Systemic messenger RNA (mRNA) delivery, although still in its infancy, holds immense potential for application in cancer vaccination and immunotherapy. Its advantages over DNA transfection make it attractive in applications where transient expression is desired. However, this has proved challenging due to mRNA’s instability and susceptibility to degradation. Selenium is important for immune function and modulation, with selenium nanoparticles (SeNPs) finding a niche in biomedicine as drug delivery vehicles, owing to their biocompatibility, low toxicity, and biodegradability. In this investigation, we synthesized chitosan-coated SeNPs with a folic acid targeting moiety for Fluc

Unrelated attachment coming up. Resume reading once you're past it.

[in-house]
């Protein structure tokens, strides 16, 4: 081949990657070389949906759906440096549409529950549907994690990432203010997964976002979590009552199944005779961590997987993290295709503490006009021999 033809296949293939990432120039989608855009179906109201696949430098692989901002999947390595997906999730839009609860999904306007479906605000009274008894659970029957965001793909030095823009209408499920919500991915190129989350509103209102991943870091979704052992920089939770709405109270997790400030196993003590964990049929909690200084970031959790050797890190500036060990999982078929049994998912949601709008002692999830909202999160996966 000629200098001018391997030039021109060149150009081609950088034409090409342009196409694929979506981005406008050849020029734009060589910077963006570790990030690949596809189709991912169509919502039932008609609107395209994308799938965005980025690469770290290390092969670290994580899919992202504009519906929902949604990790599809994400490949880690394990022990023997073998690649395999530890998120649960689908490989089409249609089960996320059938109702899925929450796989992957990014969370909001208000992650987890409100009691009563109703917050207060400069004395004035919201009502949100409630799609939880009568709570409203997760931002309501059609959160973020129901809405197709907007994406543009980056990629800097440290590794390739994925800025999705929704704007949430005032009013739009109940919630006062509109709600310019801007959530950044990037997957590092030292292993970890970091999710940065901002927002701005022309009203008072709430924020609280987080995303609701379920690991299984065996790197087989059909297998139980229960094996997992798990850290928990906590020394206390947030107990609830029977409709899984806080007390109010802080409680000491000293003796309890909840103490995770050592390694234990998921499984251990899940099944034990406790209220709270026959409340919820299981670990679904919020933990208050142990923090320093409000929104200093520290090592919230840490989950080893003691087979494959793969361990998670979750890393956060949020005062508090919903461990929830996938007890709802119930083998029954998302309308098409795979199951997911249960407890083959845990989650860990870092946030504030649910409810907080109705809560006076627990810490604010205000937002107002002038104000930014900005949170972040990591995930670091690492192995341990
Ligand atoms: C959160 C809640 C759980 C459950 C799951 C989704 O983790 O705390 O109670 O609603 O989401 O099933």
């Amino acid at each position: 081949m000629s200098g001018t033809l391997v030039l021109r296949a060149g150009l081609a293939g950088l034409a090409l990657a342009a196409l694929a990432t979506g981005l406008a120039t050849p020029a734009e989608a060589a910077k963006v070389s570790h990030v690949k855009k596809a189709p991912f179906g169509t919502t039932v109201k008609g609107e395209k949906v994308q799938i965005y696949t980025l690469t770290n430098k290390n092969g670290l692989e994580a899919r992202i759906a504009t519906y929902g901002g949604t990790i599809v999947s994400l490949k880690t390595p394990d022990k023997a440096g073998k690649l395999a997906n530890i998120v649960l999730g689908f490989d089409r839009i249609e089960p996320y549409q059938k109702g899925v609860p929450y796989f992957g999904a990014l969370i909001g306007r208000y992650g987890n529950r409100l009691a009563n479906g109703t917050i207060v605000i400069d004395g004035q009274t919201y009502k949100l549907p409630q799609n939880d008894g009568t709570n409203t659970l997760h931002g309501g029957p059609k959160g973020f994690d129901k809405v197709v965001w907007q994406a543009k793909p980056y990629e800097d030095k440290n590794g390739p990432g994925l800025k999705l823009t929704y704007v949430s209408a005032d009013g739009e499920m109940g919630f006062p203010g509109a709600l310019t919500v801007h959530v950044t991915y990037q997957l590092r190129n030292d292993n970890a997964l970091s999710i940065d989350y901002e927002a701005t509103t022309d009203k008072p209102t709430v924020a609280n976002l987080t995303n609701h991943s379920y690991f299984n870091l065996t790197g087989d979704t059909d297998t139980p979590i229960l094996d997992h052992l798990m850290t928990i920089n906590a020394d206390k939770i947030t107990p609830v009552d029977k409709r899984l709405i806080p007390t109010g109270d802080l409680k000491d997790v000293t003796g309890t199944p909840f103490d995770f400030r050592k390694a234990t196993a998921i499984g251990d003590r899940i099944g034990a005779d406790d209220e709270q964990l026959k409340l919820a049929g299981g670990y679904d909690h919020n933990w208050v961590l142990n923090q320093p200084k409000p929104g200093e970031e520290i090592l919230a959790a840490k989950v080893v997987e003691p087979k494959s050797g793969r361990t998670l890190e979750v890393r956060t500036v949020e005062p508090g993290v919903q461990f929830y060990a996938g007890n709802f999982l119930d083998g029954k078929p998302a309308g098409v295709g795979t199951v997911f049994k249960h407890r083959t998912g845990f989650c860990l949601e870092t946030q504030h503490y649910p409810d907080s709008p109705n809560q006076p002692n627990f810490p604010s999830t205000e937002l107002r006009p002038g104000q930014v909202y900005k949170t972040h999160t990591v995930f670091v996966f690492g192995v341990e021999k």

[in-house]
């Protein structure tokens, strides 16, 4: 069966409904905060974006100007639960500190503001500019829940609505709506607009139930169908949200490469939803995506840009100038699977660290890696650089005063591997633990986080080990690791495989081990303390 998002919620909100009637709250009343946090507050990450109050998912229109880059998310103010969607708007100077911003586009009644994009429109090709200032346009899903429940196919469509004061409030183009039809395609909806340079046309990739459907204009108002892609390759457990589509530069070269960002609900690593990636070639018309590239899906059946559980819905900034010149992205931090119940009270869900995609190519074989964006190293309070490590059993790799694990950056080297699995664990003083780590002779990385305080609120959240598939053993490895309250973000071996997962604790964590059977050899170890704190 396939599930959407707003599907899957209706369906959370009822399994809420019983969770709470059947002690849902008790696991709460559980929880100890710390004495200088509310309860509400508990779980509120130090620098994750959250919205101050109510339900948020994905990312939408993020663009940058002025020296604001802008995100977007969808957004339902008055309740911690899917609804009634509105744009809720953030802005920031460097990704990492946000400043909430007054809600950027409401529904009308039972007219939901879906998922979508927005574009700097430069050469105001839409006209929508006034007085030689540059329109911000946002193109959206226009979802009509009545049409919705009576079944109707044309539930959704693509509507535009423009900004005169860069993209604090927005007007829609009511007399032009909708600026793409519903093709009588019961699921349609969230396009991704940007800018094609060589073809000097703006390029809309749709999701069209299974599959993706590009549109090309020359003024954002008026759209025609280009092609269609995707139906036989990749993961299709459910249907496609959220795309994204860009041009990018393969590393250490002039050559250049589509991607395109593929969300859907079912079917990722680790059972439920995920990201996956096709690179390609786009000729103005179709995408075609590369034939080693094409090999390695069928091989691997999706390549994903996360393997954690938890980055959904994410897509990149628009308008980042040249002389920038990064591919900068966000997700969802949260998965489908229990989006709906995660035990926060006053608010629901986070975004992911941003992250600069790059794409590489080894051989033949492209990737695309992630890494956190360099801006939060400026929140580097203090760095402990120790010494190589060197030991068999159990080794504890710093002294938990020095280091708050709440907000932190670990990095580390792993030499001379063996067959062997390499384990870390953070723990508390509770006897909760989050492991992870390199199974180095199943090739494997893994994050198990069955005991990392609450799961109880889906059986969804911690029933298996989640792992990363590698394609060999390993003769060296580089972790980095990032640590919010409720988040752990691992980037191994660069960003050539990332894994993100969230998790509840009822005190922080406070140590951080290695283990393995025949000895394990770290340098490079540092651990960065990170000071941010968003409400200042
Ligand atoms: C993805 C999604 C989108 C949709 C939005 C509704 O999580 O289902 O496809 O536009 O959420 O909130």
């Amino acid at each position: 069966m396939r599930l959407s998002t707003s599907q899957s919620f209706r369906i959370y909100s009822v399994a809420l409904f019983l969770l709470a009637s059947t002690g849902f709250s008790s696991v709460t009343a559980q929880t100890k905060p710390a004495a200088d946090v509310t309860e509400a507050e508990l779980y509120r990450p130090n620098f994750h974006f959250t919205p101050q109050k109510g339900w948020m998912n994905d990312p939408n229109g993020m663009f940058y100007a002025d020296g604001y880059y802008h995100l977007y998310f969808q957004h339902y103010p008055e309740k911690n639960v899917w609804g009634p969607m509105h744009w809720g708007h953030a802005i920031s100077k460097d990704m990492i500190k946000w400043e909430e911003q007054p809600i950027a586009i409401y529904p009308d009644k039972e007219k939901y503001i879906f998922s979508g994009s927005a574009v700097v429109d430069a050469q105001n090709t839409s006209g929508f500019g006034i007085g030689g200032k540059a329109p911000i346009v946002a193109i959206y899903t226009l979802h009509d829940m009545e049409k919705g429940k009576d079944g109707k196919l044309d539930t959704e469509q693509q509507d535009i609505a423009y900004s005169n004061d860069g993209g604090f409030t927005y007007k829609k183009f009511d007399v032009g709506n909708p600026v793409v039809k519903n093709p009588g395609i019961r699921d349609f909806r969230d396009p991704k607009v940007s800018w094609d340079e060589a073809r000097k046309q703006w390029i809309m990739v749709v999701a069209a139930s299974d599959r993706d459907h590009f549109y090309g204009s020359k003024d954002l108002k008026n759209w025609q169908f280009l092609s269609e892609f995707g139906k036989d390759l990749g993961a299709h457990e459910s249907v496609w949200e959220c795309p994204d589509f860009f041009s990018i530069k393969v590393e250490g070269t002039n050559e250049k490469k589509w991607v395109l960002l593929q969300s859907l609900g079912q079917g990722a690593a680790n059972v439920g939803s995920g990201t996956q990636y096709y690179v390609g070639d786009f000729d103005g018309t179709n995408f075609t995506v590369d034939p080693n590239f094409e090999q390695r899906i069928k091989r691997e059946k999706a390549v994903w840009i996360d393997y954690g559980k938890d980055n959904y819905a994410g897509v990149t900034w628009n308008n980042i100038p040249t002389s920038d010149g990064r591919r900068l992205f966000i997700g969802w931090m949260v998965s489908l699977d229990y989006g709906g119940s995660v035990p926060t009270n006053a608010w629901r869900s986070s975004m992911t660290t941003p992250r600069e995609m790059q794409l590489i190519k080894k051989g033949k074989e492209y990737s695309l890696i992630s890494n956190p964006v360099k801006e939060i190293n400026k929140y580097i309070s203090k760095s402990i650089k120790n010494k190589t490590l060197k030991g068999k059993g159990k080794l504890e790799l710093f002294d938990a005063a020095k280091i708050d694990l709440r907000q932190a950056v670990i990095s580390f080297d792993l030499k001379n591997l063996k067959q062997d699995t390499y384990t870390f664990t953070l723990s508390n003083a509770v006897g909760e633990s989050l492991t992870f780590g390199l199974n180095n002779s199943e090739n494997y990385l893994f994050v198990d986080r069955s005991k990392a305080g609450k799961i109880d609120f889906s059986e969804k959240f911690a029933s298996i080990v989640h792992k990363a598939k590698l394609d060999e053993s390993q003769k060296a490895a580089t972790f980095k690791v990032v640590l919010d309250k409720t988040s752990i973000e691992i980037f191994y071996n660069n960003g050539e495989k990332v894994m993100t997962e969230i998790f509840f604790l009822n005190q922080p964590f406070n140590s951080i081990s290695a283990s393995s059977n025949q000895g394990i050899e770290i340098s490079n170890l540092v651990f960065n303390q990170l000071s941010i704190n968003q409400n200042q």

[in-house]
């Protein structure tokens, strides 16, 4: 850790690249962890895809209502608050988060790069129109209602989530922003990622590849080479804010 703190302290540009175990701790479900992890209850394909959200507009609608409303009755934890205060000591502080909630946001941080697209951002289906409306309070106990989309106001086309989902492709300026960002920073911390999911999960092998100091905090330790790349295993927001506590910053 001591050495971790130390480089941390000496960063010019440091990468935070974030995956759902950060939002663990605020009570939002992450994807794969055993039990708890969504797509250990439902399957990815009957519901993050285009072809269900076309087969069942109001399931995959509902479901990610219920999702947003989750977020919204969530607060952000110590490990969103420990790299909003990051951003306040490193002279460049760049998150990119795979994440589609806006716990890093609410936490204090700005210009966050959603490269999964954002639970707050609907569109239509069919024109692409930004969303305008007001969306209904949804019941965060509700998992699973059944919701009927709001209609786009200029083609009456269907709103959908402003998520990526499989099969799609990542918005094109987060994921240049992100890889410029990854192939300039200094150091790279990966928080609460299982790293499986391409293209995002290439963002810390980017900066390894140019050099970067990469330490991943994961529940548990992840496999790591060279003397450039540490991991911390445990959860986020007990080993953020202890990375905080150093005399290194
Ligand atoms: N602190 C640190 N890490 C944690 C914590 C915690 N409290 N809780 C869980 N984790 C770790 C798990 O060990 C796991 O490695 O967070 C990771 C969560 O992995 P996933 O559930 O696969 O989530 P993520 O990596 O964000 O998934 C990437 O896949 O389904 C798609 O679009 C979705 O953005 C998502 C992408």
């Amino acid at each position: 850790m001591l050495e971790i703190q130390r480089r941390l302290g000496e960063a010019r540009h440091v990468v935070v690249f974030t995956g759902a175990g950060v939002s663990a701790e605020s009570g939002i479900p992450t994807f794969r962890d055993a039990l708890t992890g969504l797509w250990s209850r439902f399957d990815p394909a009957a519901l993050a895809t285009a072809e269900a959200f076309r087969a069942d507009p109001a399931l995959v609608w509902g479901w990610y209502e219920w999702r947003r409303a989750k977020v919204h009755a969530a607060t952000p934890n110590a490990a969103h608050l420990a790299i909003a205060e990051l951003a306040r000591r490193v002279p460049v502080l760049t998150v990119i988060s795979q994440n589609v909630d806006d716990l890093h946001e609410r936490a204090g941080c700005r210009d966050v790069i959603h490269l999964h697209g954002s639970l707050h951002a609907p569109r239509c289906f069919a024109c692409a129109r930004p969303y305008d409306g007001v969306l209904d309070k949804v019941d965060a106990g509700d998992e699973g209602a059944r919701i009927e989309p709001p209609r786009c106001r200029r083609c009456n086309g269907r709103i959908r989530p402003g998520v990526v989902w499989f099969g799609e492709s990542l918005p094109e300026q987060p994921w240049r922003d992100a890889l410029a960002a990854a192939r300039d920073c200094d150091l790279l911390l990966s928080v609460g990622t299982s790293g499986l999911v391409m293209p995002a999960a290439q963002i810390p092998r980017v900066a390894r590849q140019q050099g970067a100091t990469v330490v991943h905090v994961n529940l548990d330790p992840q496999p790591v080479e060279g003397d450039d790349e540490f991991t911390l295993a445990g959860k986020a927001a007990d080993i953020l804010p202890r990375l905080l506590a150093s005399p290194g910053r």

mRNA delivery to cancer cells in vitro. Synthesized SeNPs were stable and well dispersed, and ranged from 59 to 102 nm in size. Nanoparticles bound and protected mRNA from RNase degradation, while exhibiting low cytotoxicity in the human embryonic kidney (HEK293), breast adenocarcinoma (MCF-7), and nasopharyngeal (KB) cells in culture. Moderate cytotoxicity evidenced in the colorectal carcinoma (Caco-2) and colon carcinoma (HT-29) cells was attributed to apoptosis induction by selenium, as confirmed by acridine orange/ethidium bromide staining. Selenium uptake studies corroborated the transfection results, where significant transgene expression was evident for the overexpressed folate receptor-positive KB cells when compared to the other cells with less or no folate receptors.
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